Woman Who Had Half Her Brain Removed Becomes Inspiring Speech Pathologist

By all accounts, Christina Santhouse has an aspirational life.

At 28, she is married, owns her own home, attained a Master’s Degree and works a fulfilling job as a speech pathologist.

You would never suspect that on Feb. 13, 1996, she had half of her brain removed as a child. And 20 years after her surgery, she is thriving.

When Santhouse was 7 years old, she was diagnosed with Rasmussen’s encephalitis, an inflammation of one hemispheres of the brain. The condition is life threatening and causes frequent seizures.

By the time Santhouse was 8 years old, she was sometimes having up to 150 seizures a day, according to ABC News. In lieu of chemotherapy or steroid treatments, Santhouse had a 14-hour hemispherectomy, a procedure in which the right side of the brain was surgically removed.

She lost most of her motor skills on the left side of her body, but it didn’t deter her from fulfilling her dreams.

She decided in high school that she wanted to have career in which she helped people, and decided she wanted to become a speech pathologist.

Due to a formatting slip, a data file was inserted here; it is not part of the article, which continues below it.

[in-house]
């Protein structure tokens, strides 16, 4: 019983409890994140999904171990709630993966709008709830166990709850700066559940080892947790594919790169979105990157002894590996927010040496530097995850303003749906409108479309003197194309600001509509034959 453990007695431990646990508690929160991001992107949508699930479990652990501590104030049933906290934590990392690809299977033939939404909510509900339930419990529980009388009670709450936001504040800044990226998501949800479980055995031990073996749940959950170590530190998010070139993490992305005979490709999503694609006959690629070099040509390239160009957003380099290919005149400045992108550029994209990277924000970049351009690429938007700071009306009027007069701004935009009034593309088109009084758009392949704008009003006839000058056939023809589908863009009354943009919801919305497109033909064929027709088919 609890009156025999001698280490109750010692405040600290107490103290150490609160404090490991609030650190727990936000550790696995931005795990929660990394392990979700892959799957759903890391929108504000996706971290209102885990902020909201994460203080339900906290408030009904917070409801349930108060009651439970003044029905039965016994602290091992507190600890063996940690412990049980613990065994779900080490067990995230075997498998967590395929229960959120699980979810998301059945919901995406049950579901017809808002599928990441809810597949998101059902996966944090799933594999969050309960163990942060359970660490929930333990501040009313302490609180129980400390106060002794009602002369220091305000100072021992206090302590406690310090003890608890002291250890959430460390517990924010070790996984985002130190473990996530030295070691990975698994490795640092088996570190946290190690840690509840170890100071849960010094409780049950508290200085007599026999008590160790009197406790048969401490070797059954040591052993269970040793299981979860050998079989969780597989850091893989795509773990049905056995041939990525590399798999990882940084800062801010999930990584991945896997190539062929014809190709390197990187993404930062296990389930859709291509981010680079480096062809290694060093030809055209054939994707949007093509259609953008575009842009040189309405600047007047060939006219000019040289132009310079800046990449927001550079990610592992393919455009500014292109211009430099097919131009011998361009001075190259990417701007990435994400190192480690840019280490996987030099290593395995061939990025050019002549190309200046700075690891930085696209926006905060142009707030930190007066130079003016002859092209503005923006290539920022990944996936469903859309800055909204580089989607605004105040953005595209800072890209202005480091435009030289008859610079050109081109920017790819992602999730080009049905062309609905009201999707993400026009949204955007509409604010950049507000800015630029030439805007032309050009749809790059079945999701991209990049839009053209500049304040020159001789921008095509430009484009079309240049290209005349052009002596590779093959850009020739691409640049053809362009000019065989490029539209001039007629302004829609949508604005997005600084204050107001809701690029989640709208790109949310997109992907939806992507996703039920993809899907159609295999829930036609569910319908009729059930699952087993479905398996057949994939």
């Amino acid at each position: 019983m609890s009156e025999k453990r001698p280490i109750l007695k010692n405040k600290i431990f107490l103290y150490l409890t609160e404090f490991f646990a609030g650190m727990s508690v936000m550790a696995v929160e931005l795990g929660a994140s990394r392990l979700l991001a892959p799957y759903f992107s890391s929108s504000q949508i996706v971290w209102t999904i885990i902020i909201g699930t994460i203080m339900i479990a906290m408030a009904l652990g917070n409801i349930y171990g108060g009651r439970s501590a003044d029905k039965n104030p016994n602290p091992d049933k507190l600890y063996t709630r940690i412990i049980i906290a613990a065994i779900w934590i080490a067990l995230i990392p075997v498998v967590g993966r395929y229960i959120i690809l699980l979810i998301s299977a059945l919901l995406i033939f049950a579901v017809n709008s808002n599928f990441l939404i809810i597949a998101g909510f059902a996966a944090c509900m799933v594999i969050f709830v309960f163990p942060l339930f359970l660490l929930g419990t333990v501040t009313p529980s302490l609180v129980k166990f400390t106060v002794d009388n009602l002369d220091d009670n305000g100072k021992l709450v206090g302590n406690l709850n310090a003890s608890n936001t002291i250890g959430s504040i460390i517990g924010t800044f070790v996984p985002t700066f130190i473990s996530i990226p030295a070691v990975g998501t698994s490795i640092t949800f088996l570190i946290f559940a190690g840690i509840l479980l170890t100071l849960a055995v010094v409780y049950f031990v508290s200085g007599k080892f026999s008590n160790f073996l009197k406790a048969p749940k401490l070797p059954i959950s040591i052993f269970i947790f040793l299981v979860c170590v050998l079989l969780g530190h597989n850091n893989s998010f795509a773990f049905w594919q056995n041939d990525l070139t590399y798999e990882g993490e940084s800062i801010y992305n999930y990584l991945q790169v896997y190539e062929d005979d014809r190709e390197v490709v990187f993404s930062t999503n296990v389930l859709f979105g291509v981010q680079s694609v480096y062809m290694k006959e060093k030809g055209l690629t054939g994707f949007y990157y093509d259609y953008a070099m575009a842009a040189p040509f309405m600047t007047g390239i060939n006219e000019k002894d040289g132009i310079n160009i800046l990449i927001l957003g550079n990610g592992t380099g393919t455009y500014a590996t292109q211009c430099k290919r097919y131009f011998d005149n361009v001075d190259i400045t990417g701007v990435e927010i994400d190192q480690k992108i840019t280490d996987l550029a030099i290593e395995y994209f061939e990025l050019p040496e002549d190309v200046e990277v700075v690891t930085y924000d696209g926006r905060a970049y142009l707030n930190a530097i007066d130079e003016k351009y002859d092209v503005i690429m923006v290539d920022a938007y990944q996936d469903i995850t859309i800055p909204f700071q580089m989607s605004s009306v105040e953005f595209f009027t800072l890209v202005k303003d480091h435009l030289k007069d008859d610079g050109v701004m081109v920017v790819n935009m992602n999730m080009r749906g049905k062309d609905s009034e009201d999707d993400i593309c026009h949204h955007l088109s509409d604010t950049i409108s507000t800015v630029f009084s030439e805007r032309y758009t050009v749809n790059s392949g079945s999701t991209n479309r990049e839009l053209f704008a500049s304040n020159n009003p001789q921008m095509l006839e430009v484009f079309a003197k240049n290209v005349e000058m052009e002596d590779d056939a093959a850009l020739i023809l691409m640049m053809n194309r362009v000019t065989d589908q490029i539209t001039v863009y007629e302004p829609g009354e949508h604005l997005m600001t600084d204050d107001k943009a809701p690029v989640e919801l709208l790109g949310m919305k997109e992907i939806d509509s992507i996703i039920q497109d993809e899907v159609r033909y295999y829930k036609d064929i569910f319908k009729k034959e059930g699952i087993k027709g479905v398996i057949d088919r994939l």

She decided to attend Misericordia University, and according to an essay she published online.

Santhouse earned her undergraduate and master’s degree in five years, The Philadelphia Inquirer reports.

Upon graduation, she quickly got a job at Bucks County Intermediate Unit, which provides services for public schools in Philadelphia, and saved enough money to buy a house.

During this time, she also joined a church group and met her husband, Vince Paravecchia, who didn’t even notice she had a disability at first.

“One night, she mentioned ‘my condition,’ and I said, ‘What are you talking about?'” Paravecchia told The Philadelphia Inquirer. “She’s just so sweet, a great heart, she’s infectiously lovable.”

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